Sunday, February 3, 2013

Beyond Character Foils with Karin Slaughter

or, Betty Makes Me Love Will More
If you read Karin Slaughter’s crime fiction/thrillers, then you know Will and Betty. If you don't, then pick up Slaughter's newest release, Criminal, and be prepared to stay up all night hiding under the covers and reading by flashlight. Slaughter will take you on an electrifying ride with characters you’ll love and hate, and scenes so scary that for days after you'll be as jumpy as a long-tailed cat in a room full of rocking chairs.
Slaughter is a talented writer and she’s skilled at nuance. This is especially apparent when writing about Will and Betty. In a Will Trent thriller, Slaughter devotes maybe 500 words to Betty. Yet, when the book is done, I know it is Betty that allowed me the most poignant glimpses into Will’s psyche. Betty's character is a foil for Will's but not in the standard Laurel and Hardy type of contrast. This is deeper and much more subtle. writes that a ‘foil’ is a literary device where the author creates a character whose primary purpose is to present a contrast to another character. We all know some great examples of foils: Ginger and Mary Ann, Sherlock Holmes and Dr. Watson, Hercule Poirot and Captain Hasting.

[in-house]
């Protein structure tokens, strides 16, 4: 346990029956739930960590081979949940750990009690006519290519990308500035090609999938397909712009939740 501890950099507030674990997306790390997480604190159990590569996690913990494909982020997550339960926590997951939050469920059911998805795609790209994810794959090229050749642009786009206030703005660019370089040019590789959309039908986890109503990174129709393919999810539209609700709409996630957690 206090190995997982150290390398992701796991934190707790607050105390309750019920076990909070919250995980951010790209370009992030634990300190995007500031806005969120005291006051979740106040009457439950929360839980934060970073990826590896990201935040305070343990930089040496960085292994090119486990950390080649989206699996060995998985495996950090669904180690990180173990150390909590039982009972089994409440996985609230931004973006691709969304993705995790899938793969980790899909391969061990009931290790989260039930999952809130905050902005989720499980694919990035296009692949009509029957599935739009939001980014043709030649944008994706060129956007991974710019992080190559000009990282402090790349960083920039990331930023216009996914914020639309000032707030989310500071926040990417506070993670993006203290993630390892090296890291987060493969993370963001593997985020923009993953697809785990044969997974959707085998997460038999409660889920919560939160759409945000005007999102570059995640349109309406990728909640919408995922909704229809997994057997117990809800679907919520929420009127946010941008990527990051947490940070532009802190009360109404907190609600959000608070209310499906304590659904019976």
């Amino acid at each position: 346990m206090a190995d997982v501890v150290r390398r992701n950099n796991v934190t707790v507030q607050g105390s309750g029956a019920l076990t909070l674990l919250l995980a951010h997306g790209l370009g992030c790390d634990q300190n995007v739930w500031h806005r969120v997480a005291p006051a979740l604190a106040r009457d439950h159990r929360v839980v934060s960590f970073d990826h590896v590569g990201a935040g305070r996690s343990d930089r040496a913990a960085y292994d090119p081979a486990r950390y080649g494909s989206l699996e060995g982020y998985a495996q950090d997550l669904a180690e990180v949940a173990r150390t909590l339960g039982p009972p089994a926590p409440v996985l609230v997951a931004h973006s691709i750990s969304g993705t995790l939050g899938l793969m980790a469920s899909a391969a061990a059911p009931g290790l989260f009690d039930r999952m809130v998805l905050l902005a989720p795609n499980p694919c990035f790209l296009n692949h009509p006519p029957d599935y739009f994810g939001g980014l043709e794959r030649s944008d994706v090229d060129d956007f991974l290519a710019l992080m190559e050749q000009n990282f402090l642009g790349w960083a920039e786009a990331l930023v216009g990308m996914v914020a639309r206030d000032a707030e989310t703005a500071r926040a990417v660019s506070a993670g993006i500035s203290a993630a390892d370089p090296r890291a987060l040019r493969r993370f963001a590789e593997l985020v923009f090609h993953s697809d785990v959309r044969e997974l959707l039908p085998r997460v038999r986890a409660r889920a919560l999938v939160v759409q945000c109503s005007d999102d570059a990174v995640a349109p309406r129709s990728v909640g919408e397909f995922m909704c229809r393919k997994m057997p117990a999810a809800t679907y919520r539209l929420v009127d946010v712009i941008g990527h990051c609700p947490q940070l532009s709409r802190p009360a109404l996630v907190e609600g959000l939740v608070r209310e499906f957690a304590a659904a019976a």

Character foils are useful in fleshing out a character in a show don't tell way. By painting a portrait of the adoring and dense Captain Hastings, Agatha Christie’s detective Poirot appears even more cerebral and urbane. Mary Ann’s pigtails contrast sharply with Ginger’s glamorous bouffant hair-do, and the BBC’s Jeremy Brett’s portrayal of the genius Holmes makes Dr. Watson look like a torpip, imbecile, not to put too fine a point on it. 

That’s not what Betty does for Will. Will’s partner, Faith, is a great foil for Will. She’s short, he’s tall; she’s an insider, he’s an outsider; she’s outspoken, he’s reserved; she smooth, Will is awkward. Faith tells Will that he has all the social graces of a feral monkey. Granted Will’s got some issues (he’s got more baggage than steerage in the Titanic), but to my knowledge he isn’t masturbating in public and flinging feces. 

So, as a foil, how is Betty different and why does it matter?

At her most superficial level, Betty’s feminity is a perfect foil for Will’s masculinity. Why? Because, Betty is a 6 pound chihuahua wearing a pink collar. Will likes to scoop her up and tuck her under his arm like a bug-eyed clutch. It should make him look ridiculous. It doesn’t. Betty only enhances Will’s masculine charms and makes him more endearing.

Slaughter could have stopped there. Betty as an accessory—like the purse-riding chihuahua in Legally Blonde. But, Betty goes deeper. Betty is the outward symbol of Will’s decency and kindness. This is important because considering Will’s troubled childhood of abuse and deprivation, he could be a monster, like the murderers he chases and finds. But he isn’t. Will rescued Betty. He built her a koi pond so she’s wouldn’t be bored while he’s a work. He is (mostly) not ashamed to be seen in public with her. He has mother-hen-like moments of caring for Betty that tell the reader: this is good man. He’s definitely husband and father material—once you clear up the issues with the ex-wife.